Syndrome X, Insulin Resistance Syndrome
A person has metabolic syndrome when they have a combination of 3 or more certain health risks. These health risks include:
- high blood pressure
- high blood sugar levels
- excess body weight
- low levels of "good" cholesterol (HDL)
- high levels of triglycerides (a type of fat found in the blood)
Each of these factors alone can increase a person's risk of developing diabetes, heart disease, and stroke. However, the risk is much higher when these factors are found in combination.
Approximately one-quarter of Canadians have this condition, although the rate is higher for certain groups of people. For example, people of First Nations and South Asian descent have higher rates of metabolic syndrome than Caucasians.
Other major risk factors that may lead to the development of metabolic syndrome include:
- age (the risk of metabolic syndrome increases as you get older)
- a family history of type 2 diabetes
- other medical conditions including high blood pressure, heart or blood vessel disease, and polycystic ovarian syndrome (a condition where a woman's body produces too much male hormones)
Metabolic syndrome is believed to develop due to insulin resistance. Insulin is a hormone that is produced by the pancreas (an organ located near stomach). It helps blood sugar enter cells, where it is used for energy. With insulin resistance, the body fails to recognize the insulin that is produced, causing the sugar to accumulate in the blood instead of being absorbed into other cells. Because blood sugar levels remain high, the pancreas keeps producing more and more insulin, leading to high insulin levels. While blood sugar levels are not high enough to be classified as diabetes, they do increase the risk of developing serious health problems.
Scientists are not certain why insulin resistance develops but they believe it may be partly inherited. They do know, however, that being overweight and inactive contributes to the development of metabolic syndrome.
Symptoms and Complications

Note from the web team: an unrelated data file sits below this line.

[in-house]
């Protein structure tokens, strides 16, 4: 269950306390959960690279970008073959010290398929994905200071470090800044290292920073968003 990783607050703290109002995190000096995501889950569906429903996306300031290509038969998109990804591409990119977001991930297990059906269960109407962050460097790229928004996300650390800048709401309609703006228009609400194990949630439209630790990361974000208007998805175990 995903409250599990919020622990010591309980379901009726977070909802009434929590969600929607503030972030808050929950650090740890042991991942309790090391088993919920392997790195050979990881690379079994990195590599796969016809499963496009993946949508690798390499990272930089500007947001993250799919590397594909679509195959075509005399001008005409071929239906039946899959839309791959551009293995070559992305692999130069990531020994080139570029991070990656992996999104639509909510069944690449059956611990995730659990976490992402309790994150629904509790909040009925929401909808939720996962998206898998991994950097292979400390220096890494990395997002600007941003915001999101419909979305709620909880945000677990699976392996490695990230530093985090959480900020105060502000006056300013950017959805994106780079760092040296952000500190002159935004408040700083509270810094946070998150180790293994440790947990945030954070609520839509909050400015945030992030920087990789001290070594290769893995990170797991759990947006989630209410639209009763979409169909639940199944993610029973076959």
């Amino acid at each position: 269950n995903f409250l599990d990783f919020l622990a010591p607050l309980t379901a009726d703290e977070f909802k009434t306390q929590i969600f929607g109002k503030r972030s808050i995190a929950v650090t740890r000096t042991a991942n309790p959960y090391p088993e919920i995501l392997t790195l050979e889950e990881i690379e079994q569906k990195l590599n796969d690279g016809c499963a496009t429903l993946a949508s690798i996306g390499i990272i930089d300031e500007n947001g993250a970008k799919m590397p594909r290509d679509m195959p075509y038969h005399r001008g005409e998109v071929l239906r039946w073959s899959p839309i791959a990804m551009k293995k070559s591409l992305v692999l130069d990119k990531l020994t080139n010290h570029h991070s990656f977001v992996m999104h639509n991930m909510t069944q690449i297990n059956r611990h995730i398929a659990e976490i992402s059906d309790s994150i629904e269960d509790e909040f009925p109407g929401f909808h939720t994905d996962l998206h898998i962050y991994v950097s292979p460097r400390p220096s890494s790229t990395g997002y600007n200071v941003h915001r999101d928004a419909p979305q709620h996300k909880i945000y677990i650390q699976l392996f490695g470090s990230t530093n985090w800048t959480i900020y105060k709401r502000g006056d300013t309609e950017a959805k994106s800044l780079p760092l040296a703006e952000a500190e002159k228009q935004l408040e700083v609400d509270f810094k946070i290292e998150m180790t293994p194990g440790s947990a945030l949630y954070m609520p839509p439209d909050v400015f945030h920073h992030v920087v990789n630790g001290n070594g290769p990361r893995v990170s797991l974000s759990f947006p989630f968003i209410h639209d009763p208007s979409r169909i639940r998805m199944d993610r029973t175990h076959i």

In general, few people have any noticeable signs or symptoms. However, the main characteristics of metabolic syndrome are:
- excess body weight (usually around the stomach)
- high blood pressure
- low level of "good" cholesterol in the blood
- high level of triglycerides (fats) in the blood
- resistance to insulin (high blood sugar)
Although you may not notice any changes in the way you feel, having metabolic syndrome dramatically increases the risk of serious health problems including diabetes, heart disease, and stroke. In fact, the more health risks you have, the more likely you are to develop these conditions.
Making the Diagnosis
In order to diagnose your condition, your doctor will likely ask about your medical history, perform a physical examination, and analyze your blood.
If you have 3 out of 5 of the following health risks, it is likely that you have metabolic syndrome:
- excess body weight (waist circumference greater than 102 cm (40 inches) for men and greater than 88 cm (35 inches) for women
- high blood pressure - 130/85 mm Hg or higher
- high levels of triglycerides (blood fats) - 1.7 mmol/L or higher
- low levels of "good" cholesterol (HDL) - less than 1.03 mmol/L for men and less than 1.29 mmol/L for women
- high levels of fasting blood sugar (glucose) - 5.6 mmol/L or higher
Treatment and Prevention
The goal of treating metabolic syndrome is to prevent the development of diabetes, heart disease, and stroke. Your doctor will first suggest lifestyle modifications such as exercising for 30 minutes most days of the week. One study showed that individuals who are physically active (30 minutes of activity at least once per week) have half the risk of developing metabolic syndrome than those who are inactive. Your doctor may also suggest eating a healthy diet to promote weight loss and normal blood cholesterol and fat levels.
If lifestyle modification alone does not improve your health risks, your doctor may prescribe one or more of the following medications:
- weight loss medications (e.g., orlistat*)
- insulin sensitizers (e.g., metformin, rosiglitazone) to help lower blood glucose and insulin levels
- acetylsalicylic acid (ASA) to reduce risk of heart disease
- blood pressure-lowering medications
- medications to decrease "bad" cholesterol (LDL) and increase "good" cholesterol (HDL)
Leading a healthy lifestyle now can reduce your risk of developing the health risks associated with metabolic syndrome as you get older. Effective prevention includes eating a healthy diet by following Canada's Food Guide and exercising for 150 minutes every week. Seeing your doctor for routine check ups and checking your blood glucose levels, blood pressure, blood cholesterol, and weight will help you monitor your health.
*All medications have both common (generic) and brand names. The brand name is what a specific manufacturer calls the product (e.g., Tylenol®). The common name is the medical name for the medication (e.g., acetaminophen). A medication may have many brand names, but only one common name. This article lists medications by their common names. For information on a given medication, check our Drug Information database. For more information on brand names, speak with your doctor or pharmacist.